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Although a sequel to 2010’s Piranha 3D seems entirely superfluous, don’t tell that to the target demo of gorehounds and softcore-deprived teens (if they still exist) who may still take some notice. Regardless, this sub-par franchise installment will quickly sink beneath the waves to find a suitable resting place in ancillary, where it will surely tempt younger viewers to outwit the R-rated restrictions.
After a brief newsreel recap of the bloody events depicted in Piranha 3D, the follow-up introduces marine biology graduate student Maddy (Danielle Panabaker), returning home for the summer to find her skeezy step-dad Chet (David Koechner) reopening the formerly wholesome water park run by her deceased mother. Now known as “Big Wet,” it’s a destination better suited to grownups that’s staffed with buxom lifeguards and former strippers.
Complete with an “Adults Only” swimming pool full of mostly naked women, Chet’s relying on the overt sleaze factor and the piranha massacre at now-defunct Lake Victoria, site of Piranha 3D, to drive summer business into his park. He’s not leaving anything to chance however, hiring washed-up lifeguard celebrity David Hasselhoff (cheerfully spoofing himself) to open the park, sign autographs and pose for photos.
The reappearance of the killer fish in picturesque Cross Lake — appropriately located near “Merkin,” Arizona — sends Maddy in search of reclusive scientist Carl Goodman (Christopher Lloyd), with her hunky ex-boyfriend Kyle (Chris Zylka) and totally crushed-out coworker Barry (Matt Bush) in tow. The kindly, if clearly depraved, researcher hypothesizes that the prehistoric fish may be migrating from deep in a network of underwater lakes and rivers to emerge in the vicinity of the water park.
That tipoff is enough to send Maddy on an investigation that uncovers Chet’s scheme to avoid paying utility fees by extracting water from a subterranean aquifer, along with a whole hoard of hungry fish. By now, it’s too late to stop the piranhas from invading the water park to wreak predictable havoc, despite the heroic interventions of Maddy, Henry and even Hasselhoff.
There was a time – back in the prehistory of the latter 20th Century – when this type of Roger Corman-inspired, R-rated Z-movie served as a rite of passage for testosterone-toxified teens, before moving on to the greener pastures of university campuses and frat houses. With today’s prevalence of online porn, amateur strippers and celebrity sex tapes, the target market is constantly shrinking, although the adequately handled 3D format, killer CGI fish and gore effects are still nominal selling points, however familiar by now.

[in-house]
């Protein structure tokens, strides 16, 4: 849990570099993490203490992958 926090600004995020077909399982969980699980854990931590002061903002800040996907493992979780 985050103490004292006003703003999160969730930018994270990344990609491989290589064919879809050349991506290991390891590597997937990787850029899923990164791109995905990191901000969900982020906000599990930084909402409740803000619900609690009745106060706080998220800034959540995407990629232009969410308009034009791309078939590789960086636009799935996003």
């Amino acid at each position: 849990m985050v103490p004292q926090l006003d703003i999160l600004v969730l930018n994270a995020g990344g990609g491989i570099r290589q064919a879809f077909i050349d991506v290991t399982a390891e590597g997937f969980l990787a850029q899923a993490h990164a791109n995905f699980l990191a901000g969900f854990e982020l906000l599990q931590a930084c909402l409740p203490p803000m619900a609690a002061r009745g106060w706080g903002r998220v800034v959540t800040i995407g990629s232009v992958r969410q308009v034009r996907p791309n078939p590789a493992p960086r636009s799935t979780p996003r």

As sequels go, Piranha 3DD has barely enough heft to squeeze out 83 minutes of ho-hum entertainment, although it faithfully delivers plenty of menacing fish and bouncing boobs, as amply advertised. Following up the Feast horror series, director John Gulager plays it mostly by the numbers and with an established template to work with, surprises aren’t anticipated anyway, although tipping the follow-up is obviously required.
With most of the running time devoted to setting up and over-explaining the premise, mayhem gets short shrift. Performances are perfunctory overall, with even the slightly inspired cameos by Lloyd and Ving Rhames — returning as a local sheriff equipped with shotguns on his prosthetic legs — barely raising the temperature above tepid, although Hasselhoff seems eerily inspired in his willingness to ridicule his own image.
Clearly these ravenous fish have nothing on battleships, men in black and sword-wielding princesses, but for the devoted, there are obviously no substitutes.
Opens: June 1 (Dimension Films)
Production companies: Mark Canton/IPW Productions
Cast: Danielle Panabaker, Katrina Bowden, Chris Zylka, Matt Bush, David Koechner, Christopher Lloyd, David Hasselhoff, Ving Rhames, Paul Scheer, Gary Busey
Director: John Gulager
Screenwriters: Patrick Melton, Marcus Dunstan, Joel Soisson
Producers: Mark Canton, Joel Soisson, Marc Toberoff
Executive producers: Bob Weinstein, Harvey Weinstein, Ben Ormand, Chako Van Leeuwen, Matthew Stein, Joel Soisson
Director of photography: Alexandre Lehmann
Production designer: Ermanno Di Febo-Orsini
Editors: Martin Bernfeld, Devin Lussier
Music: Elia Cmiral
Rated R, 83 minutes
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